BY PHILISSA CRAMER APRIL 6, 2022 9:17 AM

Idit Silman, member of the Yamina party, speaks to Yair Lapid, member of the Yesh Atid party, at the Knesset, in Jerusalem, June 13, 2021. (Marcus Yam/Los Angeles Times)

(JTA) — Of all the issues facing Israel — violence within the country, how to handle Russia’s war on Ukraine, Iran — the one that appears to have put the country’s delicate governing coalition at risk could appear picayune.

When Idit Silman, a member of Knesset from the right-wing Yamina party, surprised government leaders and even her party by resigning Wednesday, she said she was doing so over hospital food.

Her decision vaults issues of religious freedom and Israel’s Jewish character to the center of public discourse. Silman, a former teacher and health care executive, has also opposed efforts to allow egalitarian prayer at the Western Wall, and her husband said she opposed a plan to let more rabbis sign off on conversions.

“I will not abet the harming of the Jewish identity of the State of Israel and the people of Israel. I will continue to try to persuade my friends to return home and form a right-wing government,” Silman said in a statement about her resignation, according to the Times of Israel. “I know I am not the only one who feels this way. Another government can be formed in this Knesset.”

The ostensibly precipitating issue is a ruling by Israel’s highest court that hospitals must allow people to bring in food that is not kosher for Passover, known as hametz, although the hospitals discourage doing so and serve only kosher-for-Passover food on their own.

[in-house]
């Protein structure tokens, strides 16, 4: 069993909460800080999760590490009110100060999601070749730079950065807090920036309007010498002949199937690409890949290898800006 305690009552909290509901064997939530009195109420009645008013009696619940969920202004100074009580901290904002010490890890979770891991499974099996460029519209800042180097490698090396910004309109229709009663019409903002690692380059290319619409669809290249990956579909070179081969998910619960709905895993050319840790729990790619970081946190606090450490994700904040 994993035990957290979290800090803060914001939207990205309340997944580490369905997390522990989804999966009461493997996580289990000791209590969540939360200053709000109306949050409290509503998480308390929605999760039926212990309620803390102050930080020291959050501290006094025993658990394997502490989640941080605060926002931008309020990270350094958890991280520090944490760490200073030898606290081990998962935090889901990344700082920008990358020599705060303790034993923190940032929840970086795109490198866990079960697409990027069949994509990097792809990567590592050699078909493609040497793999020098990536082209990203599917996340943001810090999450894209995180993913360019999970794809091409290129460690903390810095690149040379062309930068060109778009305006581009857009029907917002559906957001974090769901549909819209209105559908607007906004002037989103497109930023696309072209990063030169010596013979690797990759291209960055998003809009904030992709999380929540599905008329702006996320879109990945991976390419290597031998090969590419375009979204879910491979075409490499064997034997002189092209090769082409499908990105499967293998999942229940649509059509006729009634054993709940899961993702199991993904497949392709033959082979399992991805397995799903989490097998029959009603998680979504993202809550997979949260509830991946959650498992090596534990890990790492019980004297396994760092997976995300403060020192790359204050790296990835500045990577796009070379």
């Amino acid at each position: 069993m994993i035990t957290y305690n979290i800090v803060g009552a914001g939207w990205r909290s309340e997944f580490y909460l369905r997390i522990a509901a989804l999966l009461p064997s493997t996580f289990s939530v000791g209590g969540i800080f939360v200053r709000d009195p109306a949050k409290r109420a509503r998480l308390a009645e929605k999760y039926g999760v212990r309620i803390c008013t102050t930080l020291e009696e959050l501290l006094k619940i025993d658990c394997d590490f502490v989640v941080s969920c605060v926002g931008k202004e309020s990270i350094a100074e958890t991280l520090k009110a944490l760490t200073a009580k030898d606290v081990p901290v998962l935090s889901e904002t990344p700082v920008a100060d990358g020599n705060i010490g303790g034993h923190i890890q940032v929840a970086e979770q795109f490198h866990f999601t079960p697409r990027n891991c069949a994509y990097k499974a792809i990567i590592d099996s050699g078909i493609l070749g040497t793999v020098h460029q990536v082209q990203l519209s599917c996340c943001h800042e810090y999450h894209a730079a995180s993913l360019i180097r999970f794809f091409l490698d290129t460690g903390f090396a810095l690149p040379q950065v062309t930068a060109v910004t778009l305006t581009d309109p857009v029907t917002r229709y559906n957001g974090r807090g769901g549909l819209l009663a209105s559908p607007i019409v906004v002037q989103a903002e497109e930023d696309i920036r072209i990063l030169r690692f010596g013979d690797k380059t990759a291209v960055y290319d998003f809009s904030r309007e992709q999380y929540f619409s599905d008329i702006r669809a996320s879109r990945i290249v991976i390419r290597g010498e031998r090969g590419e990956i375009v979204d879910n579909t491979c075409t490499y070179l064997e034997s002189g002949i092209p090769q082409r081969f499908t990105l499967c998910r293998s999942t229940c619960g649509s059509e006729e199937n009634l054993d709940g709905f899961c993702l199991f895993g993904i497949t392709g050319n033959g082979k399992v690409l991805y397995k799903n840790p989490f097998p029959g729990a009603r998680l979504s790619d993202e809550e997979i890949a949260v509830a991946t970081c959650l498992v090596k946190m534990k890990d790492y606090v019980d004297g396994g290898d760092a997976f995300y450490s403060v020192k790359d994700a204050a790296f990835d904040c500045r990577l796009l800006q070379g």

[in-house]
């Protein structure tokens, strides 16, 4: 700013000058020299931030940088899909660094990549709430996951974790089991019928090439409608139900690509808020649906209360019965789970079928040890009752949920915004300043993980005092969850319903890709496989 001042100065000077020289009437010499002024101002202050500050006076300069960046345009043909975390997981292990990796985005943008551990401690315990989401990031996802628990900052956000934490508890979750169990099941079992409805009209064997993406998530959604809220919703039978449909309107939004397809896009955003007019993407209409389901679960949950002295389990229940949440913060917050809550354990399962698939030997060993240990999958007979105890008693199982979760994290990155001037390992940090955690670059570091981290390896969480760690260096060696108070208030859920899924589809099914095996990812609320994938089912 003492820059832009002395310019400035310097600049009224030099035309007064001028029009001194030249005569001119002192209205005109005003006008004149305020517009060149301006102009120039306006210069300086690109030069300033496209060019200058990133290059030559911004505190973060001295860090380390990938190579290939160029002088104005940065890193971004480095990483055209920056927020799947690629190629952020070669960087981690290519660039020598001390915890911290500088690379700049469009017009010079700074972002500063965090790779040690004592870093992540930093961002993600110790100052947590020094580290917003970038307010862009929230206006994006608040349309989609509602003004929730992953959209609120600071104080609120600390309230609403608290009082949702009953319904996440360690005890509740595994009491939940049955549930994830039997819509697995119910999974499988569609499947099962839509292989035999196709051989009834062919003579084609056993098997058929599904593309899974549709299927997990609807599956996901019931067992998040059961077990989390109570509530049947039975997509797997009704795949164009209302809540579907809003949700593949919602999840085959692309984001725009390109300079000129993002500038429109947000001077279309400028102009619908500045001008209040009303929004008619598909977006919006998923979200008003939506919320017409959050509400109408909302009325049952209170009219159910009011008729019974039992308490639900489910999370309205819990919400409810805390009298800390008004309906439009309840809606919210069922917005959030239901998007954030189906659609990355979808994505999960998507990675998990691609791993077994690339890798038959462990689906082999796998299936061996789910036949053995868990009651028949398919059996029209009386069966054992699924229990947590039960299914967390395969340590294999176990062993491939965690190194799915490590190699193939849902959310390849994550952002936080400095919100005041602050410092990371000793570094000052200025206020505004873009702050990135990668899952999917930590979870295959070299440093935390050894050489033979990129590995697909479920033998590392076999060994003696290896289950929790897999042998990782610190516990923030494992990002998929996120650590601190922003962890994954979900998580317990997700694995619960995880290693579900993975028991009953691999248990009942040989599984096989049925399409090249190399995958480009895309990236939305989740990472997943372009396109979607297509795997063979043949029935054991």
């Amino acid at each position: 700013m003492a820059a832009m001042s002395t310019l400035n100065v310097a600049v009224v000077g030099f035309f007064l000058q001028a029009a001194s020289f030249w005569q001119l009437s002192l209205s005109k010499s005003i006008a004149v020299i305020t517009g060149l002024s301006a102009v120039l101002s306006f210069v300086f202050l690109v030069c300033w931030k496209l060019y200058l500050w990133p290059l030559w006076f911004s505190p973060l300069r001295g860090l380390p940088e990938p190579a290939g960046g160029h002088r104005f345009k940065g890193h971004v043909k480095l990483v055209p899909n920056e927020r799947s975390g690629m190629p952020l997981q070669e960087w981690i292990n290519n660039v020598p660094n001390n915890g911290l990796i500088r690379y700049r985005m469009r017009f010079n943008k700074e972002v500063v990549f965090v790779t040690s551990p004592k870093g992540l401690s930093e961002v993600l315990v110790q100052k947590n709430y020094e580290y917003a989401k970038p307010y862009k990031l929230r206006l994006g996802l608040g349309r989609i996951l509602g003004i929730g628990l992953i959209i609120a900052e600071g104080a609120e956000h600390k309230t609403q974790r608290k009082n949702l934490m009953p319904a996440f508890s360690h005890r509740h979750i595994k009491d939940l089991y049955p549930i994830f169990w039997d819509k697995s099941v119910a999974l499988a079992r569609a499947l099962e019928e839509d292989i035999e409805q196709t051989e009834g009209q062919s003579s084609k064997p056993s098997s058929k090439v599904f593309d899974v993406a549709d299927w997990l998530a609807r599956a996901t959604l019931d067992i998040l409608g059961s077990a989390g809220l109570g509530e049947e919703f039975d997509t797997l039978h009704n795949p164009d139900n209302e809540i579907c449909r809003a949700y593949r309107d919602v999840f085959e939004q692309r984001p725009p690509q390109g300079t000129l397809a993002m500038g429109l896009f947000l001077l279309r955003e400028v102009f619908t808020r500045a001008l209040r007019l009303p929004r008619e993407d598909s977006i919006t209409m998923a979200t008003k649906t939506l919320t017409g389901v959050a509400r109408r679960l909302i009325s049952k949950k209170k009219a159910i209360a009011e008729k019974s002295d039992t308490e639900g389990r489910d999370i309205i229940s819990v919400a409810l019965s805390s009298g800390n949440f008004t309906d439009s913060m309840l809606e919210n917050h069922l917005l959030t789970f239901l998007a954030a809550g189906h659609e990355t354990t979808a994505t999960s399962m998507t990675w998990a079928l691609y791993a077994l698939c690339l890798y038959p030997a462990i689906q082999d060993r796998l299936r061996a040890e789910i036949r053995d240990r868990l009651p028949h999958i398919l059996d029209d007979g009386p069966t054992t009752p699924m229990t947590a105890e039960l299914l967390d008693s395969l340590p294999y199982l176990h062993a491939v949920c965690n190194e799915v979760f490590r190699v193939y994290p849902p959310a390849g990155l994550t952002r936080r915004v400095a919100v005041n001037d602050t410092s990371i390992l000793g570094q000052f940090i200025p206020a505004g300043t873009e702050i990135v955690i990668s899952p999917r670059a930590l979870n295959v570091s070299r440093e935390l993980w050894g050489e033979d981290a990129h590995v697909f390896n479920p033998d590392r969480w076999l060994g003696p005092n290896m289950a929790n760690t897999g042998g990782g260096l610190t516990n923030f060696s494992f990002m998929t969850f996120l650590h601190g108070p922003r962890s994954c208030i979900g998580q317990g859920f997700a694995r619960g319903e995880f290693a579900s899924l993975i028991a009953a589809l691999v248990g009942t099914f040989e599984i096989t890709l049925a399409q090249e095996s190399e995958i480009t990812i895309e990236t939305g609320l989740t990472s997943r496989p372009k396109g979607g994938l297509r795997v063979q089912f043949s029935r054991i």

But that ruling has been in place since 2020, suggesting to many that Silman’s explanation for her resignation may have been a pretense amid pressure from her base to stop working with more liberal factions as well as Arab lawmakers within the governing coalition.

The coalition formed a year ago after four elections in two years shook confidence in Israel’s parliamentary system and impeded the government’s response to the COVID-19 pandemic and other crises. Politicians with little in common ideologically agreed to work together to bring stability to the government and, for some, to ensure that longtime Prime Minister Benjamin Netanyahu was ousted.

Now, Silman’s resignation leaves the Knesset evenly split, with 60 members on each side, between supporters of Prime Minister Naftali Bennett and the opposition, fueled by supporters of Netanyahu, who has remained on the sidelines and has signaled that he is looking for a way back into power.

Silman’s resignation brings her back into alignment with Netanyahu and his Likud party. If she or others are able to convince another member to resign from the coalition, a new election could be required — or, if many resign, the opposition could potentially seize control without an election.

If Bennett and his allies can persuade other lawmakers to remain in the coalition, the government can stay in place, but even more tenuously. The split means that Bennett’s allies could no longer pass legislation on their own.

Silman’s resignation also means that Israel is being plunged into a governing crisis at a crucial moment for managing tensions during Ramadan, when flareups between Palestinians and Jews have historically taken place.

Israeli news organizations have reported that Bezalel Smotrich, a right-wing former member of Knesset who wants Israel to be governed solely by Jewish law and who opposes rights for Arabs, non-Orthodox Jews and LGBTQ people, appears to have played a role in convincing Silman to resign and even crafting her resignation letter.

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